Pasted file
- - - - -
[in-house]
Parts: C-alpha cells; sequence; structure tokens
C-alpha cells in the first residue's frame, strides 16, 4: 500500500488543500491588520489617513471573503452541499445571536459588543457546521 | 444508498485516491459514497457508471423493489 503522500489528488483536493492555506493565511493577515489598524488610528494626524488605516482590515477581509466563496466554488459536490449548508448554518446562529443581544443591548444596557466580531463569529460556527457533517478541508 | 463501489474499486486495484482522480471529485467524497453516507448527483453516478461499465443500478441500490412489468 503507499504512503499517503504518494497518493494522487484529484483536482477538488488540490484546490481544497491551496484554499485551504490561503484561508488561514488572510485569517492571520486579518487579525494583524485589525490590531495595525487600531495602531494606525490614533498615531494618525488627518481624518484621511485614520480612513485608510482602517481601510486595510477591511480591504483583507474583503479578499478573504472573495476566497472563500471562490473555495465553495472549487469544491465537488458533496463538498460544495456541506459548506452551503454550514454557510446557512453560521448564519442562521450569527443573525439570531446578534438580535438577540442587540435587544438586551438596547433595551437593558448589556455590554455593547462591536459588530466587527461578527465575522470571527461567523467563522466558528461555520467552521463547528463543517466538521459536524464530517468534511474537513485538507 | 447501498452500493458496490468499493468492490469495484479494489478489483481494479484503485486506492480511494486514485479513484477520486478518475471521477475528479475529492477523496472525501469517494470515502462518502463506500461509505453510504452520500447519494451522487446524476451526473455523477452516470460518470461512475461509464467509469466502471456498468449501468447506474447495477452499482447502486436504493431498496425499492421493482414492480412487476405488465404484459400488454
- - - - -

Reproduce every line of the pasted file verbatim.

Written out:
[in-house]
Parts: C-alpha cells; sequence; structure tokens
C-alpha cells in the first residue's frame, strides 16, 4: 500500500488543500491588520489617513471573503452541499445571536459588543457546521 | 444508498485516491459514497457508471423493489 503522500489528488483536493492555506493565511493577515489598524488610528494626524488605516482590515477581509466563496466554488459536490449548508448554518446562529443581544443591548444596557466580531463569529460556527457533517478541508 | 463501489474499486486495484482522480471529485467524497453516507448527483453516478461499465443500478441500490412489468 503507499504512503499517503504518494497518493494522487484529484483536482477538488488540490484546490481544497491551496484554499485551504490561503484561508488561514488572510485569517492571520486579518487579525494583524485589525490590531495595525487600531495602531494606525490614533498615531494618525488627518481624518484621511485614520480612513485608510482602517481601510486595510477591511480591504483583507474583503479578499478573504472573495476566497472563500471562490473555495465553495472549487469544491465537488458533496463538498460544495456541506459548506452551503454550514454557510446557512453560521448564519442562521450569527443573525439570531446578534438580535438577540442587540435587544438586551438596547433595551437593558448589556455590554455593547462591536459588530466587527461578527465575522470571527461567523467563522466558528461555520467552521463547528463543517466538521459536524464530517468534511474537513485538507 | 447501498452500493458496490468499493468492490469495484479494489478489483481494479484503485486506492480511494486514485479513484477520486478518475471521477475528479475529492477523496472525501469517494470515502462518502463506500461509505453510504452520500447519494451522487446524476451526473455523477452516470460518470461512475461509464467509469466502471456498468449501468447506474447495477452499482447502486436504493431498496425499492421493482414492480412487476405488465404484459400488454